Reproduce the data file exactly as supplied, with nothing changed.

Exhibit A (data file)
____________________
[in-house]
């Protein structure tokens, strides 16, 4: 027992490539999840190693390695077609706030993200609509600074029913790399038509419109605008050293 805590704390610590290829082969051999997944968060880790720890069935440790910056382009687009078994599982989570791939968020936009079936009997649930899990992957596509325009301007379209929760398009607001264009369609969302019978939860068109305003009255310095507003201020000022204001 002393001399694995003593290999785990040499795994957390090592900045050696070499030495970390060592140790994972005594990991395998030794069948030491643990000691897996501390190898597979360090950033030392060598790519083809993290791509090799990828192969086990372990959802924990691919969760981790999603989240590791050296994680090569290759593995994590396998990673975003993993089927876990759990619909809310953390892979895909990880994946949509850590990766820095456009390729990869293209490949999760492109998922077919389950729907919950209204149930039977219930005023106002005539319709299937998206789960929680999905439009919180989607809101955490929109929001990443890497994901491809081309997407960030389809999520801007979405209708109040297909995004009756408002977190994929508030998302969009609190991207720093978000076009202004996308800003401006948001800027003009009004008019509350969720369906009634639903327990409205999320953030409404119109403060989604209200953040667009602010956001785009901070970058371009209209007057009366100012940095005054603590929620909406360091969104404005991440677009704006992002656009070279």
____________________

[in-house]
């Protein structure tokens, strides 16, 4: 027992490539999840190693390695077609706030993200609509600074029913790399038509419109605008050293 805590704390610590290829082969051999997944968060880790720890069935440790910056382009687009078994599982989570791939968020936009079936009997649930899990992957596509325009301007379209929760398009607001264009369609969302019978939860068109305003009255310095507003201020000022204001 002393001399694995003593290999785990040499795994957390090592900045050696070499030495970390060592140790994972005594990991395998030794069948030491643990000691897996501390190898597979360090950033030392060598790519083809993290791509090799990828192969086990372990959802924990691919969760981790999603989240590791050296994680090569290759593995994590396998990673975003993993089927876990759990619909809310953390892979895909990880994946949509850590990766820095456009390729990869293209490949999760492109998922077919389950729907919950209204149930039977219930005023106002005539319709299937998206789960929680999905439009919180989607809101955490929109929001990443890497994901491809081309997407960030389809999520801007979405209708109040297909995004009756408002977190994929508030998302969009609190991207720093978000076009202004996308800003401006948001800027003009009004008019509350969720369906009634639903327990409205999320953030409404119109403060989604209200953040667009602010956001785009901070970058371009209209007057009366100012940095005054603590929620909406360091969104404005991440677009704006992002656009070279």